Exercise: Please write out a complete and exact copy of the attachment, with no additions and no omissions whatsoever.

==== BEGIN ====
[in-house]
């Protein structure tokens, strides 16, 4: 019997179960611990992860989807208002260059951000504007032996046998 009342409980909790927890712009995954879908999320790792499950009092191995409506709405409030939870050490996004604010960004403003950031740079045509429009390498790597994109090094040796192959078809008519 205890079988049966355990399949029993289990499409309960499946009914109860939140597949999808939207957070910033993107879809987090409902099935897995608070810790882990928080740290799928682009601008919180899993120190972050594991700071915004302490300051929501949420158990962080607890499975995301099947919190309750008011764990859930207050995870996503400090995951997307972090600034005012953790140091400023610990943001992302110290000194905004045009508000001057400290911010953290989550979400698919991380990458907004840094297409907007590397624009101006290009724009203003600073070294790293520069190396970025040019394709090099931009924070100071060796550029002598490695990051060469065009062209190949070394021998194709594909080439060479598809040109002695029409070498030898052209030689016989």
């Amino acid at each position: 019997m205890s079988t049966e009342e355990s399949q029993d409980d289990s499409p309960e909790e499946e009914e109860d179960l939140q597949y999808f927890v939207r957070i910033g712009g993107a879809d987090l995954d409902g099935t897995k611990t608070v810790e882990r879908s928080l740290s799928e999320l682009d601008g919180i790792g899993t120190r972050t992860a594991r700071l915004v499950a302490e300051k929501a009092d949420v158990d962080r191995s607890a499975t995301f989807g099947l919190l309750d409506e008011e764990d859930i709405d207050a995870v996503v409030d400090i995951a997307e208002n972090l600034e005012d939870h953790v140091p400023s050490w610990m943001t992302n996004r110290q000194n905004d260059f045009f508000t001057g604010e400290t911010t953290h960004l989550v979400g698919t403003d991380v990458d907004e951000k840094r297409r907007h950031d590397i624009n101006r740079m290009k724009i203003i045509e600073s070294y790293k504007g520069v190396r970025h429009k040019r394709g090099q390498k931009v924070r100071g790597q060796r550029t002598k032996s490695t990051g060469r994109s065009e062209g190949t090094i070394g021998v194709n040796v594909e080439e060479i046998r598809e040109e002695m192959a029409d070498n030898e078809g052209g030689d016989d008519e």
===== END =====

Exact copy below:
[in-house]
């Protein structure tokens, strides 16, 4: 019997179960611990992860989807208002260059951000504007032996046998 009342409980909790927890712009995954879908999320790792499950009092191995409506709405409030939870050490996004604010960004403003950031740079045509429009390498790597994109090094040796192959078809008519 205890079988049966355990399949029993289990499409309960499946009914109860939140597949999808939207957070910033993107879809987090409902099935897995608070810790882990928080740290799928682009601008919180899993120190972050594991700071915004302490300051929501949420158990962080607890499975995301099947919190309750008011764990859930207050995870996503400090995951997307972090600034005012953790140091400023610990943001992302110290000194905004045009508000001057400290911010953290989550979400698919991380990458907004840094297409907007590397624009101006290009724009203003600073070294790293520069190396970025040019394709090099931009924070100071060796550029002598490695990051060469065009062209190949070394021998194709594909080439060479598809040109002695029409070498030898052209030689016989």
């Amino acid at each position: 019997m205890s079988t049966e009342e355990s399949q029993d409980d289990s499409p309960e909790e499946e009914e109860d179960l939140q597949y999808f927890v939207r957070i910033g712009g993107a879809d987090l995954d409902g099935t897995k611990t608070v810790e882990r879908s928080l740290s799928e999320l682009d601008g919180i790792g899993t120190r972050t992860a594991r700071l915004v499950a302490e300051k929501a009092d949420v158990d962080r191995s607890a499975t995301f989807g099947l919190l309750d409506e008011e764990d859930i709405d207050a995870v996503v409030d400090i995951a997307e208002n972090l600034e005012d939870h953790v140091p400023s050490w610990m943001t992302n996004r110290q000194n905004d260059f045009f508000t001057g604010e400290t911010t953290h960004l989550v979400g698919t403003d991380v990458d907004e951000k840094r297409r907007h950031d590397i624009n101006r740079m290009k724009i203003i045509e600073s070294y790293k504007g520069v190396r970025h429009k040019r394709g090099q390498k931009v924070r100071g790597q060796r550029t002598k032996s490695t990051g060469r994109s065009e062209g190949t090094i070394g021998v194709n040796v594909e080439e060479i046998r598809e040109e002695m192959a029409d070498n030898e078809g052209g030689d016989d008519e």